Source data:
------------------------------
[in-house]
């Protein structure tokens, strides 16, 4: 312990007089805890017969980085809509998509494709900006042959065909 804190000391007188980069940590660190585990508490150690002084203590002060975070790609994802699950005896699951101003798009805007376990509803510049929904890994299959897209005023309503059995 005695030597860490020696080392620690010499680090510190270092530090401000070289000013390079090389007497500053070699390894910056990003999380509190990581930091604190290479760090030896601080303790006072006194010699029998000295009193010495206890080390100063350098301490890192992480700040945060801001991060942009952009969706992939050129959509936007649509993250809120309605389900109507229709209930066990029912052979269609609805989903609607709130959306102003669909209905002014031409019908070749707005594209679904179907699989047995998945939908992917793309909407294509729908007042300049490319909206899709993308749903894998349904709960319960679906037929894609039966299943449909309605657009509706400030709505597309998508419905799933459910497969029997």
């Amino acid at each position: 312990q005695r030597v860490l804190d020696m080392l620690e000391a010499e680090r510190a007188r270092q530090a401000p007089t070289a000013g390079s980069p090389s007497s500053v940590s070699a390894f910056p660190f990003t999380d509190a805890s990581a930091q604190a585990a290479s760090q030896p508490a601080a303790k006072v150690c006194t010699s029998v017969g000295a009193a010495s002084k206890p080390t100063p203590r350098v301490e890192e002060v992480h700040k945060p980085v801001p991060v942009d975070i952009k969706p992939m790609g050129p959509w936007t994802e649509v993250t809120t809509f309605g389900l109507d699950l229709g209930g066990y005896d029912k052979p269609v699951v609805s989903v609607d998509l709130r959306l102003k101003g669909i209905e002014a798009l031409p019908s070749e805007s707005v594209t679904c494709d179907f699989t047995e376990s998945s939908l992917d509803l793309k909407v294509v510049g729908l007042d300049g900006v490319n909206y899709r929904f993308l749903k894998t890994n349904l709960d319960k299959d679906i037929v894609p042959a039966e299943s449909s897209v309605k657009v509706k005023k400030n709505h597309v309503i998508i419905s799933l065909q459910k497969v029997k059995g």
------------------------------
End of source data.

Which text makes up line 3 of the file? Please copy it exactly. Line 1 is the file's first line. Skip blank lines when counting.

């Amino acid at each position: 312990q005695r030597v860490l804190d020696m080392l620690e000391a010499e680090r510190a007188r270092q530090a401000p007089t070289a000013g390079s980069p090389s007497s500053v940590s070699a390894f910056p660190f990003t999380d509190a805890s990581a930091q604190a585990a290479s760090q030896p508490a601080a303790k006072v150690c006194t010699s029998v017969g000295a009193a010495s002084k206890p080390t100063p203590r350098v301490e890192e002060v992480h700040k945060p980085v801001p991060v942009d975070i952009k969706p992939m790609g050129p959509w936007t994802e649509v993250t809120t809509f309605g389900l109507d699950l229709g209930g066990y005896d029912k052979p269609v699951v609805s989903v609607d998509l709130r959306l102003k101003g669909i209905e002014a798009l031409p019908s070749e805007s707005v594209t679904c494709d179907f699989t047995e376990s998945s939908l992917d509803l793309k909407v294509v510049g729908l007042d300049g900006v490319n909206y899709r929904f993308l749903k894998t890994n349904l709960d319960k299959d679906i037929v894609p042959a039966e299943s449909s897209v309605k657009v509706k005023k400030n709505h597309v309503i998508i419905s799933l065909q459910k497969v029997k059995g």